In the meantime, I went to Walmart and purchased four 8"x10" picture frames.  They were $4.00 each. 
 I also bought 2 cans of  Krylon Maxx white spray paint.  They each had 25% more, so I thought I would have plenty.  I ended up going back for more later, so I suggest three cans for this size file cabinet. Including the extra can, I spent $11.58.  
I took out the glass and backing of the frames.

I had leftover beadboard from when I customized my bookcases, so my dear sweet husband cut pieces of that to fit the frames.  

I glued these in using Gorilla Glue epoxy.
After my dear, sweet husband once again saved my wrist by tackling the stubborn screws on the drawer handles, I finished removing the hardware. I measured the drawer fronts and marked the placement of each picture frame.  I then mixed up more epoxy.  You have to work pretty fast with this.  I used an old craft paintbrush to apply this because the rim of each frame was actually pretty narrow.  After I attached the frames to the drawers, I stacked whatever I could find that had some weight to help hold them down. I ran out of heavy things by the fourth drawer and ended up improvising with a cutting board with a glue gun toolbox and a full bottle of peach schnapps on top.  You do what you can.   

While the glue dried, I went back outside to paint the cabinet.  I had already primed it and it took less than one can of Rustoleum Clean Metal Primer. ($3.86)  I have found that I am lousy at spray painting large areas.  Small things, no problem, but I just felt like the results were poor before the third layer.  Someone else who is more skilled at this might use only 2 cans of spray paint.  The end result was nice, though.  Maybe I'm just impatient.  I want it pretty NOW.  
This is the second layer.  Still splotchy and uneven.  
This is the final layer.
After the epoxy dried on the drawers, I primed and painted those as well.

The drawer that was stuck would not straighten out no matter how hard I tried.  So, the result was that the frame would not glue down completely.  I decided that this would be the bottom drawer.  Who will see it in my studio anyway?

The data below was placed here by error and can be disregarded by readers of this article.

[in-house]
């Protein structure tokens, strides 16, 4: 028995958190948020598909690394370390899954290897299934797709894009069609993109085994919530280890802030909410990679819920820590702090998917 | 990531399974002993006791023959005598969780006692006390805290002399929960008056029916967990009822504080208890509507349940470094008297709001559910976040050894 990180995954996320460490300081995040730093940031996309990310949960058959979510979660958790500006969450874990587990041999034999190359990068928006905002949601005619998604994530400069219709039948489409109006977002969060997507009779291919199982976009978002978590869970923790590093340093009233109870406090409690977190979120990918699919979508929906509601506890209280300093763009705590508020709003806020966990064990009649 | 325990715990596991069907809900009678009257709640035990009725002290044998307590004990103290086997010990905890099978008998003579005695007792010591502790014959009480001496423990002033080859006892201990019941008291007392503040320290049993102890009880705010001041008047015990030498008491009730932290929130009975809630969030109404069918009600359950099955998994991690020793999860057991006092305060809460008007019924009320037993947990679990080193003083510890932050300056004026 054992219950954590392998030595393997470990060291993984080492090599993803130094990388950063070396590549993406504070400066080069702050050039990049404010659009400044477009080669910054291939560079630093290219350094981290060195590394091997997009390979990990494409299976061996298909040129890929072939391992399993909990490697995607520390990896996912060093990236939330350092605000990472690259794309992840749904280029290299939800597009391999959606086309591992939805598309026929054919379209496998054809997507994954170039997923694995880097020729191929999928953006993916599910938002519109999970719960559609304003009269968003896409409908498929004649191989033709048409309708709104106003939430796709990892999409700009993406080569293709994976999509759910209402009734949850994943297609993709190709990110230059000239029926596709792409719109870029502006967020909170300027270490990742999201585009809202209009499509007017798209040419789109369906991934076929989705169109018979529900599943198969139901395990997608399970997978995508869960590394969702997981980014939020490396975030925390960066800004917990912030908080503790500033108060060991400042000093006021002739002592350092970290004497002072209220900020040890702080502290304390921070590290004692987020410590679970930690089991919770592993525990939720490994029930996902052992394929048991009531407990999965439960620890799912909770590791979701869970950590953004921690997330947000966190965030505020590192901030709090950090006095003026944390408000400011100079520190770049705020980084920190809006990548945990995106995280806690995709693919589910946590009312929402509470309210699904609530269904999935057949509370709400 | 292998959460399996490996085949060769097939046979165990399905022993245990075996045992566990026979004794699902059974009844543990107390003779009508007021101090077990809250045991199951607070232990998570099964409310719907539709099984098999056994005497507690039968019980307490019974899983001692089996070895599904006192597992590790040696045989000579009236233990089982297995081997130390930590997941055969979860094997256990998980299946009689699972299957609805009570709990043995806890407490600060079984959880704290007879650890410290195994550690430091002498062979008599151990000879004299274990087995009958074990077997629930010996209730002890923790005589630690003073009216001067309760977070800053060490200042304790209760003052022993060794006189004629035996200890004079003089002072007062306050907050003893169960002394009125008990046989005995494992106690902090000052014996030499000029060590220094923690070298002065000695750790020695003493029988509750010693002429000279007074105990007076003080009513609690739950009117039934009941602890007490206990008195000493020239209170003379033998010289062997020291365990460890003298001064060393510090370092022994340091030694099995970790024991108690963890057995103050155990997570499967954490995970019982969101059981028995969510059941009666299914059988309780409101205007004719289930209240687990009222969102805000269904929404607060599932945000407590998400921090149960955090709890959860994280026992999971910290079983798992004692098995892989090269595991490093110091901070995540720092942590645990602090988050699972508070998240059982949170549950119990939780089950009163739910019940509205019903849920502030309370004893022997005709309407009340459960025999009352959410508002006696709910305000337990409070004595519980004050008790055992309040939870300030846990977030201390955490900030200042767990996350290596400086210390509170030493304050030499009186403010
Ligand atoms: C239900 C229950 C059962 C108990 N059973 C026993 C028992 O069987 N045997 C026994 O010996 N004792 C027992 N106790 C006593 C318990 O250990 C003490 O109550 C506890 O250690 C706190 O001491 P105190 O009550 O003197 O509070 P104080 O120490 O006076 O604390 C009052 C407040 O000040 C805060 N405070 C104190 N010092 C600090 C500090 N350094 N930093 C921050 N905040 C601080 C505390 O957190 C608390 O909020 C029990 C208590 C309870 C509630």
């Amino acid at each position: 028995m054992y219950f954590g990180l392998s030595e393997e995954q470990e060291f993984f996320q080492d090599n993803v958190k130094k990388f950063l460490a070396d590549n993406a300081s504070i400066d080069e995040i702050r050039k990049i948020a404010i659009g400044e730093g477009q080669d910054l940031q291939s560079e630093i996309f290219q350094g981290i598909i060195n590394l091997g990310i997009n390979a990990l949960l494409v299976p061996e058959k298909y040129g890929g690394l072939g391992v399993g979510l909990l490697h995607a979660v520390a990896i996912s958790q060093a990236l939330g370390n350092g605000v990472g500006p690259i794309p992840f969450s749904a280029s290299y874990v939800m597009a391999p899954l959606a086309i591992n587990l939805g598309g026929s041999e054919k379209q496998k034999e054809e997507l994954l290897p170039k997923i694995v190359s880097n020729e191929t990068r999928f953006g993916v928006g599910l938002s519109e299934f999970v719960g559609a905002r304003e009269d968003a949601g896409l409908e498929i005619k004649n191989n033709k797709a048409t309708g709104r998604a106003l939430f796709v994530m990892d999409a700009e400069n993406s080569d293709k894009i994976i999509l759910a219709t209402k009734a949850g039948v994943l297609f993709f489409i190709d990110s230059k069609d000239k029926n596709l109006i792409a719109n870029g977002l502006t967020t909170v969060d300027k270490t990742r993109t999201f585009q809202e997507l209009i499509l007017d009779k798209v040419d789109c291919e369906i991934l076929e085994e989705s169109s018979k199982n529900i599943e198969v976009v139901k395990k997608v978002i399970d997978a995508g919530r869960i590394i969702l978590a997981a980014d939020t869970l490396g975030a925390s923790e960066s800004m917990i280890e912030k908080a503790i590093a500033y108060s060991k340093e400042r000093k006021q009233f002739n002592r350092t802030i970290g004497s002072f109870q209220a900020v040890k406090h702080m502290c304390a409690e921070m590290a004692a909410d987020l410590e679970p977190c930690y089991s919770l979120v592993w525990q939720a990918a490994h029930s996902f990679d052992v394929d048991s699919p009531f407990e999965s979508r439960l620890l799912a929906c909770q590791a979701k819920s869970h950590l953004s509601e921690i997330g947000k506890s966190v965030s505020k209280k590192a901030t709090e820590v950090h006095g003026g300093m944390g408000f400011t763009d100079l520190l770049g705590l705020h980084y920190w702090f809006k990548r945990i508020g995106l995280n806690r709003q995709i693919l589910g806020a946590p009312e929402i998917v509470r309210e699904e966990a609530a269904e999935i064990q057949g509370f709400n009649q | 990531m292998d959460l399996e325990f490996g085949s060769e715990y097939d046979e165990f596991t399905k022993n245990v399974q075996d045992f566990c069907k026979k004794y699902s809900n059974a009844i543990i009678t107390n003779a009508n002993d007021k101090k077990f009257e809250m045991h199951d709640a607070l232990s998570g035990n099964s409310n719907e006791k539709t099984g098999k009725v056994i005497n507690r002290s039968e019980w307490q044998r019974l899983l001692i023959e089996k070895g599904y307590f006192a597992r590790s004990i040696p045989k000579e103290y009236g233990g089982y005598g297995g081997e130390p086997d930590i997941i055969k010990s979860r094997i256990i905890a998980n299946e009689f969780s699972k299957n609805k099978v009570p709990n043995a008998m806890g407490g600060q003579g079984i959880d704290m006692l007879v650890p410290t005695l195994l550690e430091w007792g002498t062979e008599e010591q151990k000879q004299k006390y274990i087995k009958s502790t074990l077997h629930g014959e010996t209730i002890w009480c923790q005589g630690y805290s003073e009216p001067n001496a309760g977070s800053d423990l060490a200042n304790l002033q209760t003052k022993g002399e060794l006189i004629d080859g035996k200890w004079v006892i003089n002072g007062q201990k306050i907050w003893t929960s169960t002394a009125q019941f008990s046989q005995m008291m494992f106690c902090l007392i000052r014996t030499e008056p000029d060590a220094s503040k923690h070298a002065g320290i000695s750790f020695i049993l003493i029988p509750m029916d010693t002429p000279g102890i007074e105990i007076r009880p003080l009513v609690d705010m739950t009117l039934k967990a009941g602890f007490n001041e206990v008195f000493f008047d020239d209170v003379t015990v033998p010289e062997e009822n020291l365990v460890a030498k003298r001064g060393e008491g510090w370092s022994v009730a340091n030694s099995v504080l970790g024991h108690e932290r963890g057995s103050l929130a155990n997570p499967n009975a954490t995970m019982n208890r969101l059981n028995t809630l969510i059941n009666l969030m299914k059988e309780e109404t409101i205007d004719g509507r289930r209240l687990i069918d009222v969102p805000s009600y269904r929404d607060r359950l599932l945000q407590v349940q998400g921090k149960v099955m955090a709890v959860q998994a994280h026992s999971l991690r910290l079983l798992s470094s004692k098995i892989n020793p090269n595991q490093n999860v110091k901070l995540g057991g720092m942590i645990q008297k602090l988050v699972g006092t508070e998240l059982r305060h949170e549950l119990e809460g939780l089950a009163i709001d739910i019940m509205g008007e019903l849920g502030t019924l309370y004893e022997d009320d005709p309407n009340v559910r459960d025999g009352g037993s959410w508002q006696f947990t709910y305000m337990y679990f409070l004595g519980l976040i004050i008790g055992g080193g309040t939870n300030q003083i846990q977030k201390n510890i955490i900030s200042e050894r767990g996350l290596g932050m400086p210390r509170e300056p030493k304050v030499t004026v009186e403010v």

The next step was to attach the new drawer pulls.  I wanted to get some at Hobby Lobby because they have the most beautiful shabby chic drawer pulls, but with them not being on sale, I just can't bring myself to spend $6 for each one.  So, I found some less shabby but still cute ones at, of all places... Walmart.  they came in a pack of 6 for $13.47.
My dear, sweet husband offered to help me out, so I measured and marked them and had him drill the holes for the handles.  I could have used the holes already in the drawer, but they were too low, and I wanted them centered on the drawer.  

The screws were too long, but fortunately we found some that would work in our tool chest.  
And here's the final result: 

And after a few hours of organizing, my patterns fit in perfectly. I have them organized by decade, pattern company, in numerical order, and by type of pattern (i.e. women, men, children, accessories.) Eventually, I might make a catalog with each of the patterns.  Then again, this may never happen. Will I ever have time for that?

So my file cabinet looks somewhat better, wouldn't you say? 

 For $55.00 I got the exact storage I needed.  And it's pretty enough for my new studio.  Yay!

Let me know what you think!


Friday, November 13, 2015

My Venture into Costume Making